* Poll shows Conservatives would lose seats in election
* Shows they may not be able win stable minority
OTTAWA, July 14 (Reuters) - Canada’s governing Conservatives have a narrow lead in popular support over their main rivals but could struggle to form a stable minority government if an election were held now, according to a poll released on Wednesday.
The Environics survey said the Conservatives have the support of 35 percent of decided voters, one point down from a poll conducted by the same firm in May. The Liberals, the biggest opposition party, were up two points at 32 percent.
The poll is the latest in a string of surveys to show the Conservatives would most likely lose seats if an election were held now. The party retained power in October 2008 with 37.7 percent of the vote but still does not control a majority in the House of Commons.
Under Canada’s first-past-the-post electoral system, a party needs around 40 percent to gain a majority and 36 percent to secure a stable minority.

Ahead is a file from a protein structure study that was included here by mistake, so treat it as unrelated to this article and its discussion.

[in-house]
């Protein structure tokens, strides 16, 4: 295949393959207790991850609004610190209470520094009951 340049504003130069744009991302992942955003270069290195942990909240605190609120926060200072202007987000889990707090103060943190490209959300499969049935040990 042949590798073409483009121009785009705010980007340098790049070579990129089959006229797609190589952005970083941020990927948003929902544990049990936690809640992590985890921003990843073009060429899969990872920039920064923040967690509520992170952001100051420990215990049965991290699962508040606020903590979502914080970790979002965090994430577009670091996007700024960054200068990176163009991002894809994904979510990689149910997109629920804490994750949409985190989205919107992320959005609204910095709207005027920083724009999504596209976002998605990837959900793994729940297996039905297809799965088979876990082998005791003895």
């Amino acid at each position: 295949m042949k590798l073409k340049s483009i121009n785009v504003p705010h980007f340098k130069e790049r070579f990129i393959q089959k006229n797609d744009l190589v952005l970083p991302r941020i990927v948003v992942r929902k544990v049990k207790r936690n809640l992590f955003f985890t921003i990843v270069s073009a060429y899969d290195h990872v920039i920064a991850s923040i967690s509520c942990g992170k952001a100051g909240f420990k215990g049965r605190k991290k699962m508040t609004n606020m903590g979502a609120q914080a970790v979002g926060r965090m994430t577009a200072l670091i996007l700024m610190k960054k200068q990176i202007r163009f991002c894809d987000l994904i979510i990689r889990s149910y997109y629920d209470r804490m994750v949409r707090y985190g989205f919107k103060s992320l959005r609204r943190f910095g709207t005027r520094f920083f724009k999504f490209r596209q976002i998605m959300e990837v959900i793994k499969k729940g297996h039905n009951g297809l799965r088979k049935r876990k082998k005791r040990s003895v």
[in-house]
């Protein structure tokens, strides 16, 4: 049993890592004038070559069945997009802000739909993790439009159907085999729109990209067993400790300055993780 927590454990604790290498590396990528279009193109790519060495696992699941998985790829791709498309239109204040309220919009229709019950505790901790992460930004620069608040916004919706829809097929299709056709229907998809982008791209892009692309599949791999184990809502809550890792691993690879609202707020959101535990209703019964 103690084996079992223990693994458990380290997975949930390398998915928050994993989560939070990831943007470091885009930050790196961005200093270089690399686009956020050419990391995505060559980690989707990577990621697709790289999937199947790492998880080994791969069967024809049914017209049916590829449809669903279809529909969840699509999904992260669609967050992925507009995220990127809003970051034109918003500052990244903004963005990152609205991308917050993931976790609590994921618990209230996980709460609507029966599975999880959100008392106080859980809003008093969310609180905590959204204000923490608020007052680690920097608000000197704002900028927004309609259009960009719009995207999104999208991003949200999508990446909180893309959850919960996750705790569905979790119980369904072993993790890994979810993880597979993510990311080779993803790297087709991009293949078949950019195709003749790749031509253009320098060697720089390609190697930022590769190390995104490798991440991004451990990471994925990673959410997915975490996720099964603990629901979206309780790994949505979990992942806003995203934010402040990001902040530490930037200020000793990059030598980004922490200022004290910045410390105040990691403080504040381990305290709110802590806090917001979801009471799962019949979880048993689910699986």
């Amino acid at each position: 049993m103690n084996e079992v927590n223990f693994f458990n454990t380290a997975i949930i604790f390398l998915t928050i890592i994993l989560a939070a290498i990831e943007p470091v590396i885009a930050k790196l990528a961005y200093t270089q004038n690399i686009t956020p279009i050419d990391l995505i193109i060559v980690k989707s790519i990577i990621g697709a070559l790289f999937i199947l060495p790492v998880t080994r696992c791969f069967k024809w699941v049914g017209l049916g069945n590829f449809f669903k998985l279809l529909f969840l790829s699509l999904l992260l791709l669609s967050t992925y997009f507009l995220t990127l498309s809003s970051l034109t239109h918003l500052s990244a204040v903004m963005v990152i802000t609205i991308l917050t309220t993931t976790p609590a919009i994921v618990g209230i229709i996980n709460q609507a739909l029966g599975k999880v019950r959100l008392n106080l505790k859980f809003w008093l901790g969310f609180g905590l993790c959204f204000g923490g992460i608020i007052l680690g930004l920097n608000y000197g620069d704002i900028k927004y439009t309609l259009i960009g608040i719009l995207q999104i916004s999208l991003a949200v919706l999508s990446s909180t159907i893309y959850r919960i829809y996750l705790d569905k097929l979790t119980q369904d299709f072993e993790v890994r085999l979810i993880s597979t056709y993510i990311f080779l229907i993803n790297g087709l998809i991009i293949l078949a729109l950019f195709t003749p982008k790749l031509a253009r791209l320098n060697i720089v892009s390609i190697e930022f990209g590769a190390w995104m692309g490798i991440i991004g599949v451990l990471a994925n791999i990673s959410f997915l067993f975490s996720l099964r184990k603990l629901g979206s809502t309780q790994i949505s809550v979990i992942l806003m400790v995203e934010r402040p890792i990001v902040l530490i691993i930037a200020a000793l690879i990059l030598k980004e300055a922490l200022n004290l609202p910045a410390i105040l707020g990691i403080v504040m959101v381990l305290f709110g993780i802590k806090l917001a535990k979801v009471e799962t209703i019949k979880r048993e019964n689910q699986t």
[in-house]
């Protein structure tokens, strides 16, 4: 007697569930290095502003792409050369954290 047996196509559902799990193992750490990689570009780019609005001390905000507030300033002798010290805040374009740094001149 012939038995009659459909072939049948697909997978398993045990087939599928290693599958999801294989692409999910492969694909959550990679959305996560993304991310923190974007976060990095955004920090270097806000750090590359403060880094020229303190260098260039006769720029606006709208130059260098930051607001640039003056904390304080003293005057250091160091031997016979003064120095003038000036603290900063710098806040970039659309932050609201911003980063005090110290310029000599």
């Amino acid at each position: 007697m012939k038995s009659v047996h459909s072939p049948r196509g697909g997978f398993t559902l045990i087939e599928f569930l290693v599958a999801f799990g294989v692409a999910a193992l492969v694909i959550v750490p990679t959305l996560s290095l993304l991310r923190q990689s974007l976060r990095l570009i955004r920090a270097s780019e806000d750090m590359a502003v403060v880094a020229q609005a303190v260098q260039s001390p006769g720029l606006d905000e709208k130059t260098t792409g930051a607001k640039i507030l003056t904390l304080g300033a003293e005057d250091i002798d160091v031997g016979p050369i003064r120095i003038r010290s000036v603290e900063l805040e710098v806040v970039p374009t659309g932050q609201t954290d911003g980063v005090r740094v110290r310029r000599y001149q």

Environics said 31 percent of eligible voters did not know who they would vote for. Prime Minister Stephen Harper told Reuters last month that contrary to speculation, he was not looking for an election this fall.
Liberal leader Michael Ignatieff, who has had trouble engaging voters since taking up his job in December 2008, started a cross-country bus tour on Tuesday to boost his image. The bus broke down shortly after the trip began.
The Environics survey of 1,918 adults was conducted from July 5 to 8 and is considered accurate to within 2.2 percentage points, 19 times out of 20. (Reporting by David Ljunggren; editing by Peter Galloway)